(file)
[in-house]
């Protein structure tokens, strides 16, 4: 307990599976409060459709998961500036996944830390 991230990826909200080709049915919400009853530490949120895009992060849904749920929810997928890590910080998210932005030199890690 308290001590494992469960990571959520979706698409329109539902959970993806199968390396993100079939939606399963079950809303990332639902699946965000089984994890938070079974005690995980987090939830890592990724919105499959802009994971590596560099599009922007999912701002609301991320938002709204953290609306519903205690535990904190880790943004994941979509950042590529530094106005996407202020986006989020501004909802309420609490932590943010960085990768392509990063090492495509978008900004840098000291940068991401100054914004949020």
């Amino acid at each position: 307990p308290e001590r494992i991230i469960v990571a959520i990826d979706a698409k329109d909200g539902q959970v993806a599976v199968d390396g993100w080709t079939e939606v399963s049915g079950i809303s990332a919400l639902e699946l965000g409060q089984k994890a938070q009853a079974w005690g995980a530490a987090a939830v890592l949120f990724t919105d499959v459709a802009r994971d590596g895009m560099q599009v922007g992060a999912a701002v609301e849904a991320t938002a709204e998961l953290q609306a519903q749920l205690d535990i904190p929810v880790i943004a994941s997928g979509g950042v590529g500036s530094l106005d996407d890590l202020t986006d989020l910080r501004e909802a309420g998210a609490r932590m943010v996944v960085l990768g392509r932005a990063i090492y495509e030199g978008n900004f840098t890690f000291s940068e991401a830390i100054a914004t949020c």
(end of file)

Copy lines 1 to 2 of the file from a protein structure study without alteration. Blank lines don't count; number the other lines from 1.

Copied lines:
[in-house]
């Protein structure tokens, strides 16, 4: 307990599976409060459709998961500036996944830390 991230990826909200080709049915919400009853530490949120895009992060849904749920929810997928890590910080998210932005030199890690 308290001590494992469960990571959520979706698409329109539902959970993806199968390396993100079939939606399963079950809303990332639902699946965000089984994890938070079974005690995980987090939830890592990724919105499959802009994971590596560099599009922007999912701002609301991320938002709204953290609306519903205690535990904190880790943004994941979509950042590529530094106005996407202020986006989020501004909802309420609490932590943010960085990768392509990063090492495509978008900004840098000291940068991401100054914004949020």